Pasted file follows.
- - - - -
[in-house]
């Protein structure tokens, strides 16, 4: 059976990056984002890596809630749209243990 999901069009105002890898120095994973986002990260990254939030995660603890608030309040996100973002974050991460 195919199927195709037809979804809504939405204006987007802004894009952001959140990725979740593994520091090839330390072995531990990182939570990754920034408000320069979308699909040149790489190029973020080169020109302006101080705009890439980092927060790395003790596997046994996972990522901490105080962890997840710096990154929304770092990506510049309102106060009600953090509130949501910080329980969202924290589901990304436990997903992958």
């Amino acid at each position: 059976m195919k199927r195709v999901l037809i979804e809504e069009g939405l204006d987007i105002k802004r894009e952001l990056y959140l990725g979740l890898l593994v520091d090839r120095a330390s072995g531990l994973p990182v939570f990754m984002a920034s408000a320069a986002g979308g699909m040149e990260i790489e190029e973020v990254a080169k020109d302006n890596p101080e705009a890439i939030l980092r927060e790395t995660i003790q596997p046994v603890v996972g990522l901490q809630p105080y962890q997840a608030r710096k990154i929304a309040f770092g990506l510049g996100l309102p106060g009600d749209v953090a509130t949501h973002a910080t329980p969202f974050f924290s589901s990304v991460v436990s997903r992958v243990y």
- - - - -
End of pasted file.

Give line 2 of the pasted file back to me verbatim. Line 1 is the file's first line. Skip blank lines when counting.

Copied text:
């Protein structure tokens, strides 16, 4: 059976990056984002890596809630749209243990 999901069009105002890898120095994973986002990260990254939030995660603890608030309040996100973002974050991460 195919199927195709037809979804809504939405204006987007802004894009952001959140990725979740593994520091090839330390072995531990990182939570990754920034408000320069979308699909040149790489190029973020080169020109302006101080705009890439980092927060790395003790596997046994996972990522901490105080962890997840710096990154929304770092990506510049309102106060009600953090509130949501910080329980969202924290589901990304436990997903992958």